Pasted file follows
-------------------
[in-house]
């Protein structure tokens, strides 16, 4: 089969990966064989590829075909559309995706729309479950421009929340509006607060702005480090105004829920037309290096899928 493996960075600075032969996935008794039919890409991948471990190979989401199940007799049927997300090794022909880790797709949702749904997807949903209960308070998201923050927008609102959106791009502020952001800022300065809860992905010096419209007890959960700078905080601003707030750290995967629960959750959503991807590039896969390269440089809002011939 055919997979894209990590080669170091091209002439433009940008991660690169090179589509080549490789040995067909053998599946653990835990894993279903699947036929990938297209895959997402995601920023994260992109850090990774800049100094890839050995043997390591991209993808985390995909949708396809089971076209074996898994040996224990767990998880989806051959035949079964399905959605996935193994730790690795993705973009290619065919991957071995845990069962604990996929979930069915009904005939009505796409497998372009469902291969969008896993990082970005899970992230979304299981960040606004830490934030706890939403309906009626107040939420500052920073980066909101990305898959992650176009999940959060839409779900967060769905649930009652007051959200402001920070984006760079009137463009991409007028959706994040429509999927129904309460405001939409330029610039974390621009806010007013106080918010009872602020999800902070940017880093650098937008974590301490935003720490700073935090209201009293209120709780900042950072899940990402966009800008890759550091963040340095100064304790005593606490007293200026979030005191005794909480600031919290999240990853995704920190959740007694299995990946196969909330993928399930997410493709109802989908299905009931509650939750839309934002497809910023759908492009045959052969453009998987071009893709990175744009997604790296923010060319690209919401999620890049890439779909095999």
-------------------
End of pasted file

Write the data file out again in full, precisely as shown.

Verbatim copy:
[in-house]
């Protein structure tokens, strides 16, 4: 089969990966064989590829075909559309995706729309479950421009929340509006607060702005480090105004829920037309290096899928 493996960075600075032969996935008794039919890409991948471990190979989401199940007799049927997300090794022909880790797709949702749904997807949903209960308070998201923050927008609102959106791009502020952001800022300065809860992905010096419209007890959960700078905080601003707030750290995967629960959750959503991807590039896969390269440089809002011939 055919997979894209990590080669170091091209002439433009940008991660690169090179589509080549490789040995067909053998599946653990835990894993279903699947036929990938297209895959997402995601920023994260992109850090990774800049100094890839050995043997390591991209993808985390995909949708396809089971076209074996898994040996224990767990998880989806051959035949079964399905959605996935193994730790690795993705973009290619065919991957071995845990069962604990996929979930069915009904005939009505796409497998372009469902291969969008896993990082970005899970992230979304299981960040606004830490934030706890939403309906009626107040939420500052920073980066909101990305898959992650176009999940959060839409779900967060769905649930009652007051959200402001920070984006760079009137463009991409007028959706994040429509999927129904309460405001939409330029610039974390621009806010007013106080918010009872602020999800902070940017880093650098937008974590301490935003720490700073935090209201009293209120709780900042950072899940990402966009800008890759550091963040340095100064304790005593606490007293200026979030005191005794909480600031919290999240990853995704920190959740007694299995990946196969909330993928399930997410493709109802989908299905009931509650939750839309934002497809910023759908492009045959052969453009998987071009893709990175744009997604790296923010060319690209919401999620890049890439779909095999």